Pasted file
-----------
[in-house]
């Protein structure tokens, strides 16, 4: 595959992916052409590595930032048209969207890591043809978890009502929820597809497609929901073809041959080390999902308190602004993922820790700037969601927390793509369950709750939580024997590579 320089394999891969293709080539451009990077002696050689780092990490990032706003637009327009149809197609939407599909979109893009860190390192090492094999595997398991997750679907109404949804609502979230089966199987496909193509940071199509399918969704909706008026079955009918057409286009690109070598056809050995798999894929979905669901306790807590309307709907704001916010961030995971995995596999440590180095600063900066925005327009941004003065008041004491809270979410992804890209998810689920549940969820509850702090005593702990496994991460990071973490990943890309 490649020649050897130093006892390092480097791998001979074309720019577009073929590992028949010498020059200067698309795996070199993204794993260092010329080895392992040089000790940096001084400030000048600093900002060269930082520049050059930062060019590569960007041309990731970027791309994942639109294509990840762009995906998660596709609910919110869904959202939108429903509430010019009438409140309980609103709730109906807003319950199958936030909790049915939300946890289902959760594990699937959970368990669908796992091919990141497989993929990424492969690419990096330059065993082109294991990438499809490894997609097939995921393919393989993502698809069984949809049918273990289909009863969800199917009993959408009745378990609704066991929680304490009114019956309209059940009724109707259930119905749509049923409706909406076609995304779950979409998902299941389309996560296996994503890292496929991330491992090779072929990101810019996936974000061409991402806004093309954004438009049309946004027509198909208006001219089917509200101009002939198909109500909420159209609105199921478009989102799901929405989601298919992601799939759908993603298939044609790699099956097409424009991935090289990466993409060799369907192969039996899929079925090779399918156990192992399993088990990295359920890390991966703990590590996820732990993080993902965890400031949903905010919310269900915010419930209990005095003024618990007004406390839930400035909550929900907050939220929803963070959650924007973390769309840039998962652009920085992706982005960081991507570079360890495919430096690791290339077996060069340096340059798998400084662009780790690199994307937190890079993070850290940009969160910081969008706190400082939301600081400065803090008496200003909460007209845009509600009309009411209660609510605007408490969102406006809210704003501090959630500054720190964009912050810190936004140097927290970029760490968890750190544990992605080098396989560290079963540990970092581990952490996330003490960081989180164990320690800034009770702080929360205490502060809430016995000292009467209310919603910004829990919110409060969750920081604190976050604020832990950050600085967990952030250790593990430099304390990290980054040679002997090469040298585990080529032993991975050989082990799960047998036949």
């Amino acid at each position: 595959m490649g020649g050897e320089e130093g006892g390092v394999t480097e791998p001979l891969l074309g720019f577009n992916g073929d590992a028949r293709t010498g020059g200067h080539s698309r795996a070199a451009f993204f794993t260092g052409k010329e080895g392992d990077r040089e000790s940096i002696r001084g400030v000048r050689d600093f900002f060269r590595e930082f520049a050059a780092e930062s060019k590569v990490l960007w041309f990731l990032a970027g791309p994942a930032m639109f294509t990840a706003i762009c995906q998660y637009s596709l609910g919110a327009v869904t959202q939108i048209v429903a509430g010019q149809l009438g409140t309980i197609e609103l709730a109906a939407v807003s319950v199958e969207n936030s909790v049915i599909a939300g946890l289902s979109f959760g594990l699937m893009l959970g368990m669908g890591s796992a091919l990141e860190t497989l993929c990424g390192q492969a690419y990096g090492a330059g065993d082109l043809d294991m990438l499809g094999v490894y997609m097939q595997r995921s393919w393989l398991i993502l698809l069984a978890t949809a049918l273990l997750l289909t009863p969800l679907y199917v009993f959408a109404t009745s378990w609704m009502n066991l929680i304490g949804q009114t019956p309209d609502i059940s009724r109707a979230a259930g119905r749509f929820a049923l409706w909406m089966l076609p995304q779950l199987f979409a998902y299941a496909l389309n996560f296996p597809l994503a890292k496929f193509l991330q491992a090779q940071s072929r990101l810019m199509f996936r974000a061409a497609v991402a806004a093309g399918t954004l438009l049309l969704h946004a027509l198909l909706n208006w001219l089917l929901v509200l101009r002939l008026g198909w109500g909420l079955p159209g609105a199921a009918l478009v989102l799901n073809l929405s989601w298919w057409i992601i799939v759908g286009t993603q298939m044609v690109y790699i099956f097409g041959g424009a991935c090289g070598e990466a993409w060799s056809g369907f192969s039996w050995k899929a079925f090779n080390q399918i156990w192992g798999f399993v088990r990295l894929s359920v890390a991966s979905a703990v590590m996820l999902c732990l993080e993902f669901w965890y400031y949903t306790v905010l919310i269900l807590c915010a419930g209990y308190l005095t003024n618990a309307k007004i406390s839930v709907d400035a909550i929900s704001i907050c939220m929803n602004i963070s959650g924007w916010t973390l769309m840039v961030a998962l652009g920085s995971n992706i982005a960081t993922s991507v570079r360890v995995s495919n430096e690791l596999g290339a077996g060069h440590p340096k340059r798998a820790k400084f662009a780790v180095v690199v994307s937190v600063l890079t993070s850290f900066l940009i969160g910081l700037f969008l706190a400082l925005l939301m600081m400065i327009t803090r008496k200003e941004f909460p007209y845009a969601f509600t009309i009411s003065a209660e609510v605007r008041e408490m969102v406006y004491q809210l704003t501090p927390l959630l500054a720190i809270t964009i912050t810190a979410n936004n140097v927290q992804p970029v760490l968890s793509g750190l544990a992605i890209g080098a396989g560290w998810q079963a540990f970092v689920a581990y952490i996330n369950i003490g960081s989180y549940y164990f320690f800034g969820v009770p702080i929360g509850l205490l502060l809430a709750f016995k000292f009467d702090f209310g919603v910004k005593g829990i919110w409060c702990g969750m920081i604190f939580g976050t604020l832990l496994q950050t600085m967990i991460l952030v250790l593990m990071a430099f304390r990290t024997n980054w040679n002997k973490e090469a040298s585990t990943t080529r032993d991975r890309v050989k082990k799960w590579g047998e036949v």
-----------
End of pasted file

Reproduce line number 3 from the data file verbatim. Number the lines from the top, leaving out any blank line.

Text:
């Amino acid at each position: 595959m490649g020649g050897e320089e130093g006892g390092v394999t480097e791998p001979l891969l074309g720019f577009n992916g073929d590992a028949r293709t010498g020059g200067h080539s698309r795996a070199a451009f993204f794993t260092g052409k010329e080895g392992d990077r040089e000790s940096i002696r001084g400030v000048r050689d600093f900002f060269r590595e930082f520049a050059a780092e930062s060019k590569v990490l960007w041309f990731l990032a970027g791309p994942a930032m639109f294509t990840a706003i762009c995906q998660y637009s596709l609910g919110a327009v869904t959202q939108i048209v429903a509430g010019q149809l009438g409140t309980i197609e609103l709730a109906a939407v807003s319950v199958e969207n936030s909790v049915i599909a939300g946890l289902s979109f959760g594990l699937m893009l959970g368990m669908g890591s796992a091919l990141e860190t497989l993929c990424g390192q492969a690419y990096g090492a330059g065993d082109l043809d294991m990438l499809g094999v490894y997609m097939q595997r995921s393919w393989l398991i993502l698809l069984a978890t949809a049918l273990l997750l289909t009863p969800l679907y199917v009993f959408a109404t009745s378990w609704m009502n066991l929680i304490g949804q009114t019956p309209d609502i059940s009724r109707a979230a259930g119905r749509f929820a049923l409706w909406m089966l076609p995304q779950l199987f979409a998902y299941a496909l389309n996560f296996p597809l994503a890292k496929f193509l991330q491992a090779q940071s072929r990101l810019m199509f996936r974000a061409a497609v991402a806004a093309g399918t954004l438009l049309l969704h946004a027509l198909l909706n208006w001219l089917l929901v509200l101009r002939l008026g198909w109500g909420l079955p159209g609105a199921a009918l478009v989102l799901n073809l929405s989601w298919w057409i992601i799939v759908g286009t993603q298939m044609v690109y790699i099956f097409g041959g424009a991935c090289g070598e990466a993409w060799s056809g369907f192969s039996w050995k899929a079925f090779n080390q399918i156990w192992g798999f399993v088990r990295l894929s359920v890390a991966s979905a703990v590590m996820l999902c732990l993080e993902f669901w965890y400031y949903t306790v905010l919310i269900l807590c915010a419930g209990y308190l005095t003024n618990a309307k007004i406390s839930v709907d400035a909550i929900s704001i907050c939220m929803n602004i963070s959650g924007w916010t973390l769309m840039v961030a998962l652009g920085s995971n992706i982005a960081t993922s991507v570079r360890v995995s495919n430096e690791l596999g290339a077996g060069h440590p340096k340059r798998a820790k400084f662009a780790v180095v690199v994307s937190v600063l890079t993070s850290f900066l940009i969160g910081l700037f969008l706190a400082l925005l939301m600081m400065i327009t803090r008496k200003e941004f909460p007209y845009a969601f509600t009309i009411s003065a209660e609510v605007r008041e408490m969102v406006y004491q809210l704003t501090p927390l959630l500054a720190i809270t964009i912050t810190a979410n936004n140097v927290q992804p970029v760490l968890s793509g750190l544990a992605i890209g080098a396989g560290w998810q079963a540990f970092v689920a581990y952490i996330n369950i003490g960081s989180y549940y164990f320690f800034g969820v009770p702080i929360g509850l205490l502060l809430a709750f016995k000292f009467d702090f209310g919603v910004k005593g829990i919110w409060c702990g969750m920081i604190f939580g976050t604020l832990l496994q950050t600085m967990i991460l952030v250790l593990m990071a430099f304390r990290t024997n980054w040679n002997k973490e090469a040298s585990t990943t080529r032993d991975r890309v050989k082990k799960w590579g047998e036949v």